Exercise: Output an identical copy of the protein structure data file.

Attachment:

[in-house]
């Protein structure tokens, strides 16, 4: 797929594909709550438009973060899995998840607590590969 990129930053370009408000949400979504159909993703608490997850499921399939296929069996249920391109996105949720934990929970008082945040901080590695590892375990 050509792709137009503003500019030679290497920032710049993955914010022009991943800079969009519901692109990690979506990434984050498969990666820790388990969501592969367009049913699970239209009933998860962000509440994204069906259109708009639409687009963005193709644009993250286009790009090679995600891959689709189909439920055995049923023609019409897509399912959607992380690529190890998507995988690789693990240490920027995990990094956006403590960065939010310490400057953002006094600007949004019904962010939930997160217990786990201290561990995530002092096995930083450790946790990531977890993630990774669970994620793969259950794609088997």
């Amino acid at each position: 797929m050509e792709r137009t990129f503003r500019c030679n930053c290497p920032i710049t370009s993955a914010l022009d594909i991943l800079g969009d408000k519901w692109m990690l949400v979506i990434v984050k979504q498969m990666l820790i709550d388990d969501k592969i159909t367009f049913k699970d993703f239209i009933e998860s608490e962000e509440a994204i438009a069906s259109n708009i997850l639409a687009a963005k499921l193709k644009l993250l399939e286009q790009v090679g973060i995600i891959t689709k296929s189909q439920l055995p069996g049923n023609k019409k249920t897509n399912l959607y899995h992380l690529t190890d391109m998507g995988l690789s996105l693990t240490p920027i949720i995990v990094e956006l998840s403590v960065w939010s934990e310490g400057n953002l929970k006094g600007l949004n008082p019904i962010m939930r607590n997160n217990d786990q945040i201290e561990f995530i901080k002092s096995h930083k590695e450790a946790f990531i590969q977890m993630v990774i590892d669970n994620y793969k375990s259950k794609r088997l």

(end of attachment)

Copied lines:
[in-house]
């Protein structure tokens, strides 16, 4: 797929594909709550438009973060899995998840607590590969 990129930053370009408000949400979504159909993703608490997850499921399939296929069996249920391109996105949720934990929970008082945040901080590695590892375990 050509792709137009503003500019030679290497920032710049993955914010022009991943800079969009519901692109990690979506990434984050498969990666820790388990969501592969367009049913699970239209009933998860962000509440994204069906259109708009639409687009963005193709644009993250286009790009090679995600891959689709189909439920055995049923023609019409897509399912959607992380690529190890998507995988690789693990240490920027995990990094956006403590960065939010310490400057953002006094600007949004019904962010939930997160217990786990201290561990995530002092096995930083450790946790990531977890993630990774669970994620793969259950794609088997």
């Amino acid at each position: 797929m050509e792709r137009t990129f503003r500019c030679n930053c290497p920032i710049t370009s993955a914010l022009d594909i991943l800079g969009d408000k519901w692109m990690l949400v979506i990434v984050k979504q498969m990666l820790i709550d388990d969501k592969i159909t367009f049913k699970d993703f239209i009933e998860s608490e962000e509440a994204i438009a069906s259109n708009i997850l639409a687009a963005k499921l193709k644009l993250l399939e286009q790009v090679g973060i995600i891959t689709k296929s189909q439920l055995p069996g049923n023609k019409k249920t897509n399912l959607y899995h992380l690529t190890d391109m998507g995988l690789s996105l693990t240490p920027i949720i995990v990094e956006l998840s403590v960065w939010s934990e310490g400057n953002l929970k006094g600007l949004n008082p019904i962010m939930r607590n997160n217990d786990q945040i201290e561990f995530i901080k002092s096995h930083k590695e450790a946790f990531i590969q977890m993630v990774i590892d669970n994620y793969k375990s259950k794609r088997l």